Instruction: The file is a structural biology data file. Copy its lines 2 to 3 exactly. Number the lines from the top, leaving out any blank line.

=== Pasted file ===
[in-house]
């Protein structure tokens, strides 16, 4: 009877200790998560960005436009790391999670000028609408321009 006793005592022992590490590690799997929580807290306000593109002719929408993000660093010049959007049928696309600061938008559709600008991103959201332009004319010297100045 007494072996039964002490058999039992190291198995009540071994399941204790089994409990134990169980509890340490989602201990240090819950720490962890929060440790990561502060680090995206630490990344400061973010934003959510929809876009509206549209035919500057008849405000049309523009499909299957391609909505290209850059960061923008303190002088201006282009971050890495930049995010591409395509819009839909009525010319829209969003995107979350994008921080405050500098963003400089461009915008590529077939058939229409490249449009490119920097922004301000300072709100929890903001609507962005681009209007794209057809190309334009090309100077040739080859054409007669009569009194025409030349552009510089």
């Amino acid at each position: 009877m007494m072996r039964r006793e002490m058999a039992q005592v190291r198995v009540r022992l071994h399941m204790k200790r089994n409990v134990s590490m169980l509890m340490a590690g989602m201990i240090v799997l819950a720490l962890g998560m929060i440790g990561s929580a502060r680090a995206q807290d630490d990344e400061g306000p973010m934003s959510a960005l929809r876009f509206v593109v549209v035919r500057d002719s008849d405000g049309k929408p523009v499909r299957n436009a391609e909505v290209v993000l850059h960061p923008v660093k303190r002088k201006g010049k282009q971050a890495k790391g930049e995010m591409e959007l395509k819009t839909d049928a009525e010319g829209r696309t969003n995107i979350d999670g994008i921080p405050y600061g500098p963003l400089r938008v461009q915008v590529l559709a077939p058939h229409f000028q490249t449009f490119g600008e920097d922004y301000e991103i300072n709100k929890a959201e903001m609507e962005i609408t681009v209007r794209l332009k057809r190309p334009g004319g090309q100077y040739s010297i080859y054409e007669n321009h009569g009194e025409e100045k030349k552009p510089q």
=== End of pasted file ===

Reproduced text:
């Protein structure tokens, strides 16, 4: 009877200790998560960005436009790391999670000028609408321009 006793005592022992590490590690799997929580807290306000593109002719929408993000660093010049959007049928696309600061938008559709600008991103959201332009004319010297100045 007494072996039964002490058999039992190291198995009540071994399941204790089994409990134990169980509890340490989602201990240090819950720490962890929060440790990561502060680090995206630490990344400061973010934003959510929809876009509206549209035919500057008849405000049309523009499909299957391609909505290209850059960061923008303190002088201006282009971050890495930049995010591409395509819009839909009525010319829209969003995107979350994008921080405050500098963003400089461009915008590529077939058939229409490249449009490119920097922004301000300072709100929890903001609507962005681009209007794209057809190309334009090309100077040739080859054409007669009569009194025409030349552009510089």
């Amino acid at each position: 009877m007494m072996r039964r006793e002490m058999a039992q005592v190291r198995v009540r022992l071994h399941m204790k200790r089994n409990v134990s590490m169980l509890m340490a590690g989602m201990i240090v799997l819950a720490l962890g998560m929060i440790g990561s929580a502060r680090a995206q807290d630490d990344e400061g306000p973010m934003s959510a960005l929809r876009f509206v593109v549209v035919r500057d002719s008849d405000g049309k929408p523009v499909r299957n436009a391609e909505v290209v993000l850059h960061p923008v660093k303190r002088k201006g010049k282009q971050a890495k790391g930049e995010m591409e959007l395509k819009t839909d049928a009525e010319g829209r696309t969003n995107i979350d999670g994008i921080p405050y600061g500098p963003l400089r938008v461009q915008v590529l559709a077939p058939h229409f000028q490249t449009f490119g600008e920097d922004y301000e991103i300072n709100k929890a959201e903001m609507e962005i609408t681009v209007r794209l332009k057809r190309p334009g004319g090309q100077y040739s010297i080859y054409e007669n321009h009569g009194e025409e100045k030349k552009p510089q």